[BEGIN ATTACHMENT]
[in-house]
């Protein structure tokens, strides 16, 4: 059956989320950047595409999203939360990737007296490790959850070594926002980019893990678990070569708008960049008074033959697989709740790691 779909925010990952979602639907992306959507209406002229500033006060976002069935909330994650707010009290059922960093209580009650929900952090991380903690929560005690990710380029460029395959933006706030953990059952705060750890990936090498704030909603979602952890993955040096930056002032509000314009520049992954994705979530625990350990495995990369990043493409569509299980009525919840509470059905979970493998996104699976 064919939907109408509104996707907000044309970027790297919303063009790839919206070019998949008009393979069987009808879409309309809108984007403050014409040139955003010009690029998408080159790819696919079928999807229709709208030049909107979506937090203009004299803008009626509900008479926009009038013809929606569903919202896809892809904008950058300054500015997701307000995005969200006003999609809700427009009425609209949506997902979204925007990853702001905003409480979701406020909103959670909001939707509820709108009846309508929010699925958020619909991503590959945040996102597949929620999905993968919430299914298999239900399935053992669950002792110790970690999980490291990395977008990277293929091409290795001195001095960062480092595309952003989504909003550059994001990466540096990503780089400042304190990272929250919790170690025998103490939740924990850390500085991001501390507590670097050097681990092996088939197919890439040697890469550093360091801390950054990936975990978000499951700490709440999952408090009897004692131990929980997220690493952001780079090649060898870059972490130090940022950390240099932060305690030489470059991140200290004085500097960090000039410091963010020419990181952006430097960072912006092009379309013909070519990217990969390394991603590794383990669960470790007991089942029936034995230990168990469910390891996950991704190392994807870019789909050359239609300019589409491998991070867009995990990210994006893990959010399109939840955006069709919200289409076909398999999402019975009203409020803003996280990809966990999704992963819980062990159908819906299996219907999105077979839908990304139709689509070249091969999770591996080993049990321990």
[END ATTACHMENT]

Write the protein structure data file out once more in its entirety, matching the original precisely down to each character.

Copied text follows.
[in-house]
């Protein structure tokens, strides 16, 4: 059956989320950047595409999203939360990737007296490790959850070594926002980019893990678990070569708008960049008074033959697989709740790691 779909925010990952979602639907992306959507209406002229500033006060976002069935909330994650707010009290059922960093209580009650929900952090991380903690929560005690990710380029460029395959933006706030953990059952705060750890990936090498704030909603979602952890993955040096930056002032509000314009520049992954994705979530625990350990495995990369990043493409569509299980009525919840509470059905979970493998996104699976 064919939907109408509104996707907000044309970027790297919303063009790839919206070019998949008009393979069987009808879409309309809108984007403050014409040139955003010009690029998408080159790819696919079928999807229709709208030049909107979506937090203009004299803008009626509900008479926009009038013809929606569903919202896809892809904008950058300054500015997701307000995005969200006003999609809700427009009425609209949506997902979204925007990853702001905003409480979701406020909103959670909001939707509820709108009846309508929010699925958020619909991503590959945040996102597949929620999905993968919430299914298999239900399935053992669950002792110790970690999980490291990395977008990277293929091409290795001195001095960062480092595309952003989504909003550059994001990466540096990503780089400042304190990272929250919790170690025998103490939740924990850390500085991001501390507590670097050097681990092996088939197919890439040697890469550093360091801390950054990936975990978000499951700490709440999952408090009897004692131990929980997220690493952001780079090649060898870059972490130090940022950390240099932060305690030489470059991140200290004085500097960090000039410091963010020419990181952006430097960072912006092009379309013909070519990217990969390394991603590794383990669960470790007991089942029936034995230990168990469910390891996950991704190392994807870019789909050359239609300019589409491998991070867009995990990210994006893990959010399109939840955006069709919200289409076909398999999402019975009203409020803003996280990809966990999704992963819980062990159908819906299996219907999105077979839908990304139709689509070249091969999770591996080993049990321990």